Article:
Have you ever seen a visualization like this one?
Be careful not to confuse this sketch with an infographic, which is designed to distill information in a quick and simple way – much like a blog post.
Graphic recordings, while similar in appearance, actually serve a completely different purpose – one that’s extremely significant for any workplace.
Before we get into that, let’s quickly go over the idea behind graphic recording.
What is graphic recording?
A graphic recording is a visual representation of a meeting or discussion. The artist creates it during the meeting, as people are speaking, on a whiteboard or large flip chart.
The artist captures spoken word and turns it into something visual.
Graphic recordings are most often used in the corporate environment, such as in large meetings or presentations.
(An infographic, in comparison, distills already captured information into a more digestible, consumer-friendly format.)
Why should you care about graphic recording?
Graphic recording, or graphic facilitation, is a fantastic tool. Once you’ve seen a graphic facilitator in action, you will wonder how you ever accomplished anything without him (or her).
Here are a few benefits of graphic recording:
Are you tired of people using their cell phones during meetings? Do you use your phone during meetings? Wait… are you reading THIS during a meeting? Tisk tisk.
Everyone knows that smart phones are a huge problem for meetings. Most of us are completely addicted to our phones and, whether or not we are looking at work related material, they definitely distract us from the matter at hand.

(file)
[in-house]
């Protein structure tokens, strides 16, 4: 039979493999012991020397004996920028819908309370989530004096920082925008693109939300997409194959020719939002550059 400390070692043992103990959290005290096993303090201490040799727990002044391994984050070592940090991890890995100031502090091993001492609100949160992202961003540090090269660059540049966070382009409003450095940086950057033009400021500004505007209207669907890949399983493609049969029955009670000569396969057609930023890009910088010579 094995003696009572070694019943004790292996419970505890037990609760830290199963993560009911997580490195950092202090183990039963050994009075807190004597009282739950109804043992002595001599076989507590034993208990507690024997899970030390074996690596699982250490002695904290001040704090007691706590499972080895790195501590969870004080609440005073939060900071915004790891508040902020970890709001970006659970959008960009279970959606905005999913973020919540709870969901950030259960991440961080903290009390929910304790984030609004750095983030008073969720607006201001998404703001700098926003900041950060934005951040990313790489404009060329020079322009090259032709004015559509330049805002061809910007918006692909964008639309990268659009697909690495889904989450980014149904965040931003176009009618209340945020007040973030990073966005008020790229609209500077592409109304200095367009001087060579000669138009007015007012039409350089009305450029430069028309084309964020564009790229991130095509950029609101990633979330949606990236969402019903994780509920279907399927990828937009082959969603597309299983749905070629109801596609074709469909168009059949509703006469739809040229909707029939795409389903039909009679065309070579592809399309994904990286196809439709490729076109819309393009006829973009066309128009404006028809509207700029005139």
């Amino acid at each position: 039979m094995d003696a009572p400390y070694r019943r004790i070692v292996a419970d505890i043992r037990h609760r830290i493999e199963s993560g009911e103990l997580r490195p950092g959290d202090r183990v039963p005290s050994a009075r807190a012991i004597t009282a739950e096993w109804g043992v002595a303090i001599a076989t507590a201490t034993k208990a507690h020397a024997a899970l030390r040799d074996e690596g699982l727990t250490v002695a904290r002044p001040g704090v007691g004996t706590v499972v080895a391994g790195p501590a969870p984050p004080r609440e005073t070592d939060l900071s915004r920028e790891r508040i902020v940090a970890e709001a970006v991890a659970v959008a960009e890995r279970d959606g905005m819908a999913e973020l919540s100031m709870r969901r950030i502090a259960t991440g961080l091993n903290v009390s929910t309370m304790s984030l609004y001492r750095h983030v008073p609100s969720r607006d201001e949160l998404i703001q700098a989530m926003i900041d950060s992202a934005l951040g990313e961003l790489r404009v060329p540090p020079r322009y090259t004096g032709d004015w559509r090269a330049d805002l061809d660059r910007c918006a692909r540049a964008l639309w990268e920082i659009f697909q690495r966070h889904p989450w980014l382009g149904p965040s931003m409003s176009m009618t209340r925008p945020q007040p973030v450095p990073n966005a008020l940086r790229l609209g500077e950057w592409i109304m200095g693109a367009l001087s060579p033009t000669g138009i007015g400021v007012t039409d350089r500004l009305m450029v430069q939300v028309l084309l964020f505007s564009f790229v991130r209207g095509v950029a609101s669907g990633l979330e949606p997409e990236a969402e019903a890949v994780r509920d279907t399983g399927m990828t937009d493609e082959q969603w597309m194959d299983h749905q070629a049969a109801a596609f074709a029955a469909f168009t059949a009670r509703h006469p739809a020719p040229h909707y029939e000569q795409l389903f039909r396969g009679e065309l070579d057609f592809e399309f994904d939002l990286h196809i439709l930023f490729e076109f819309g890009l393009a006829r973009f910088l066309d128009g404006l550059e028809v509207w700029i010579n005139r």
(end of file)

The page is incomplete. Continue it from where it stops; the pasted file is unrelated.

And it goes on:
According to Atlassian, it takes an average of 16 minutes for us to refocus after handling incoming email. No wonder half of us consider meetings a complete waste of time.
One of the best ways to combat the tyranny of meetings is with graphic recording.
Not only is it incredible to watch, but it’s collaborative. Everyone can throw ideas at the graphic facilitator and see them visualized in a simple, colorful, and powerful way.
Fewer people on their phones. Fewer people taking notes. More people listening. More people communicating. That’s the power of graphic facilitation.
Have you ever finished a meeting and realized that you were only listening to half of what was said? Maybe you don’t remember anything at all? If you’re the boss, maybe this doesn’t happen often. But there’s a good chance this is happening to your employees.
We all know that pictures stick better than words. There’s actually a name for this, it’s called the Picture Superiority Effect. People are way more likely to remember information when it’s been presented in a visual format.
When they collaborate in the creation of that visualization, such as in a graphic recording, the effect is compounded.
We love to facilitate this sort of collaboration everyday in our office, on site with clients, and at events like DC EXCOMM.
A secret of great musicians is to practice immediately after a lesson. Most wait a bit, thinking that since they just had a lesson, practice can come later. This is a mistake.